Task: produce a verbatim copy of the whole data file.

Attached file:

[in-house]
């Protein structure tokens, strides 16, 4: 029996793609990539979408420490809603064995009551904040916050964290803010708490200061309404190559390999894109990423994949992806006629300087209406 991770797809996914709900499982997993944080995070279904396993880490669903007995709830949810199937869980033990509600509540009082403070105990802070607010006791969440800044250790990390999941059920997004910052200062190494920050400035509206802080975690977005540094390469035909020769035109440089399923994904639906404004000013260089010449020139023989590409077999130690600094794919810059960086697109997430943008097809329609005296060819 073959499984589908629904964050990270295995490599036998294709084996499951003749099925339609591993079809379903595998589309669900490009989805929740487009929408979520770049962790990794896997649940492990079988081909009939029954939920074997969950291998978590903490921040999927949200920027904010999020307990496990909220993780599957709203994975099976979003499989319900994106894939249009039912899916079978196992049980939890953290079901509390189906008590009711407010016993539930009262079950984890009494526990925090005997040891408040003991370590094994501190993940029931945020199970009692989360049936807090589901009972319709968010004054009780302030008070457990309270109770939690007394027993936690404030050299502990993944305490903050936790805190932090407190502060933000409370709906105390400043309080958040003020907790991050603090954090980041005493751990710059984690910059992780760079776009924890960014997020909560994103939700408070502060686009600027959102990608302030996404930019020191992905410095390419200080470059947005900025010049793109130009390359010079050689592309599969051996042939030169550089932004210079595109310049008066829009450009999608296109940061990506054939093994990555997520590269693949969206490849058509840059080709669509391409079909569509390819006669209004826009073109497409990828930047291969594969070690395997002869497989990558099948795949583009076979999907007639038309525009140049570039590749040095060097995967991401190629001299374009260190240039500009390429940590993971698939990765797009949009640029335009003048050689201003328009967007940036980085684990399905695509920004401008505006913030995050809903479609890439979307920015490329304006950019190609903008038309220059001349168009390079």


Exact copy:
[in-house]
């Protein structure tokens, strides 16, 4: 029996793609990539979408420490809603064995009551904040916050964290803010708490200061309404190559390999894109990423994949992806006629300087209406 991770797809996914709900499982997993944080995070279904396993880490669903007995709830949810199937869980033990509600509540009082403070105990802070607010006791969440800044250790990390999941059920997004910052200062190494920050400035509206802080975690977005540094390469035909020769035109440089399923994904639906404004000013260089010449020139023989590409077999130690600094794919810059960086697109997430943008097809329609005296060819 073959499984589908629904964050990270295995490599036998294709084996499951003749099925339609591993079809379903595998589309669900490009989805929740487009929408979520770049962790990794896997649940492990079988081909009939029954939920074997969950291998978590903490921040999927949200920027904010999020307990496990909220993780599957709203994975099976979003499989319900994106894939249009039912899916079978196992049980939890953290079901509390189906008590009711407010016993539930009262079950984890009494526990925090005997040891408040003991370590094994501190993940029931945020199970009692989360049936807090589901009972319709968010004054009780302030008070457990309270109770939690007394027993936690404030050299502990993944305490903050936790805190932090407190502060933000409370709906105390400043309080958040003020907790991050603090954090980041005493751990710059984690910059992780760079776009924890960014997020909560994103939700408070502060686009600027959102990608302030996404930019020191992905410095390419200080470059947005900025010049793109130009390359010079050689592309599969051996042939030169550089932004210079595109310049008066829009450009999608296109940061990506054939093994990555997520590269693949969206490849058509840059080709669509391409079909569509390819006669209004826009073109497409990828930047291969594969070690395997002869497989990558099948795949583009076979999907007639038309525009140049570039590749040095060097995967991401190629001299374009260190240039500009390429940590993971698939990765797009949009640029335009003048050689201003328009967007940036980085684990399905695509920004401008505006913030995050809903479609890439979307920015490329304006950019190609903008038309220059001349168009390079």